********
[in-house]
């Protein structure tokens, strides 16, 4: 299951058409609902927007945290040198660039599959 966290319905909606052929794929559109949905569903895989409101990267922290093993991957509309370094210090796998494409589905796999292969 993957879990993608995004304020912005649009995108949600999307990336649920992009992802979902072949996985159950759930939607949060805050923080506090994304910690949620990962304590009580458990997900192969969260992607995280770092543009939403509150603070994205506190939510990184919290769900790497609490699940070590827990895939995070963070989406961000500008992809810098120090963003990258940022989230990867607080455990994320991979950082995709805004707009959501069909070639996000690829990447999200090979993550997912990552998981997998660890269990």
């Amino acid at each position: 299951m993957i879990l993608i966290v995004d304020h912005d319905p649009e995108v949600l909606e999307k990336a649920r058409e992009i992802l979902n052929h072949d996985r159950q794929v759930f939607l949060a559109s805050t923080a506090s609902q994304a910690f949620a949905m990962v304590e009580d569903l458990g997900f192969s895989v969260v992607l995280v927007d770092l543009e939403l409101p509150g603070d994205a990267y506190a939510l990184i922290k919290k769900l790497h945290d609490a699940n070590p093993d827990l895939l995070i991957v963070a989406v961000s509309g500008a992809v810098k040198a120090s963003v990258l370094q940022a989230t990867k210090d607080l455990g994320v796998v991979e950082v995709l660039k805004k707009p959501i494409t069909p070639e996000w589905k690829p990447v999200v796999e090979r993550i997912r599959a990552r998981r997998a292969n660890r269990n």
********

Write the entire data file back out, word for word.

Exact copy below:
[in-house]
């Protein structure tokens, strides 16, 4: 299951058409609902927007945290040198660039599959 966290319905909606052929794929559109949905569903895989409101990267922290093993991957509309370094210090796998494409589905796999292969 993957879990993608995004304020912005649009995108949600999307990336649920992009992802979902072949996985159950759930939607949060805050923080506090994304910690949620990962304590009580458990997900192969969260992607995280770092543009939403509150603070994205506190939510990184919290769900790497609490699940070590827990895939995070963070989406961000500008992809810098120090963003990258940022989230990867607080455990994320991979950082995709805004707009959501069909070639996000690829990447999200090979993550997912990552998981997998660890269990």
């Amino acid at each position: 299951m993957i879990l993608i966290v995004d304020h912005d319905p649009e995108v949600l909606e999307k990336a649920r058409e992009i992802l979902n052929h072949d996985r159950q794929v759930f939607l949060a559109s805050t923080a506090s609902q994304a910690f949620a949905m990962v304590e009580d569903l458990g997900f192969s895989v969260v992607l995280v927007d770092l543009e939403l409101p509150g603070d994205a990267y506190a939510l990184i922290k919290k769900l790497h945290d609490a699940n070590p093993d827990l895939l995070i991957v963070a989406v961000s509309g500008a992809v810098k040198a120090s963003v990258l370094q940022a989230t990867k210090d607080l455990g994320v796998v991979e950082v995709l660039k805004k707009p959501i494409t069909p070639e996000w589905k690829p990447v999200v796999e090979r993550i997912r599959a990552r998981r997998a292969n660890r269990n």